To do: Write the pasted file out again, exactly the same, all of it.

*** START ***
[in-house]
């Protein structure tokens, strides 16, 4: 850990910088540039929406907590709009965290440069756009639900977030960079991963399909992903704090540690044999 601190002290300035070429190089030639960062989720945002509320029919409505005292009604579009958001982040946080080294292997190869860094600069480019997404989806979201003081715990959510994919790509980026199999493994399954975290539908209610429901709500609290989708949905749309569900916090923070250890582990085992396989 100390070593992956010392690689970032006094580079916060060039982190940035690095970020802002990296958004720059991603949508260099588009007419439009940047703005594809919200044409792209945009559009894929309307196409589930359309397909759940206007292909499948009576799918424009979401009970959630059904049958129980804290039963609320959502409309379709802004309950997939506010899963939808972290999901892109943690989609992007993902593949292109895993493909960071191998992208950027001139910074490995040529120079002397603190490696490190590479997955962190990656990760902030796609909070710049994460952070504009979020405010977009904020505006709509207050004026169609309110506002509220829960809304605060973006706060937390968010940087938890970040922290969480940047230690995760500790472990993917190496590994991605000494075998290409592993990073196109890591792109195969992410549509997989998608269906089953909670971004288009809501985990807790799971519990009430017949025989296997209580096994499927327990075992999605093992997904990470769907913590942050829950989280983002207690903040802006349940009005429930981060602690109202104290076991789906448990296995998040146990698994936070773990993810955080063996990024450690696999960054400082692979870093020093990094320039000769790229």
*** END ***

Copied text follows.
[in-house]
């Protein structure tokens, strides 16, 4: 850990910088540039929406907590709009965290440069756009639900977030960079991963399909992903704090540690044999 601190002290300035070429190089030639960062989720945002509320029919409505005292009604579009958001982040946080080294292997190869860094600069480019997404989806979201003081715990959510994919790509980026199999493994399954975290539908209610429901709500609290989708949905749309569900916090923070250890582990085992396989 100390070593992956010392690689970032006094580079916060060039982190940035690095970020802002990296958004720059991603949508260099588009007419439009940047703005594809919200044409792209945009559009894929309307196409589930359309397909759940206007292909499948009576799918424009979401009970959630059904049958129980804290039963609320959502409309379709802004309950997939506010899963939808972290999901892109943690989609992007993902593949292109895993493909960071191998992208950027001139910074490995040529120079002397603190490696490190590479997955962190990656990760902030796609909070710049994460952070504009979020405010977009904020505006709509207050004026169609309110506002509220829960809304605060973006706060937390968010940087938890970040922290969480940047230690995760500790472990993917190496590994991605000494075998290409592993990073196109890591792109195969992410549509997989998608269906089953909670971004288009809501985990807790799971519990009430017949025989296997209580096994499927327990075992999605093992997904990470769907913590942050829950989280983002207690903040802006349940009005429930981060602690109202104290076991789906448990296995998040146990698994936070773990993810955080063996990024450690696999960054400082692979870093020093990094320039000769790229």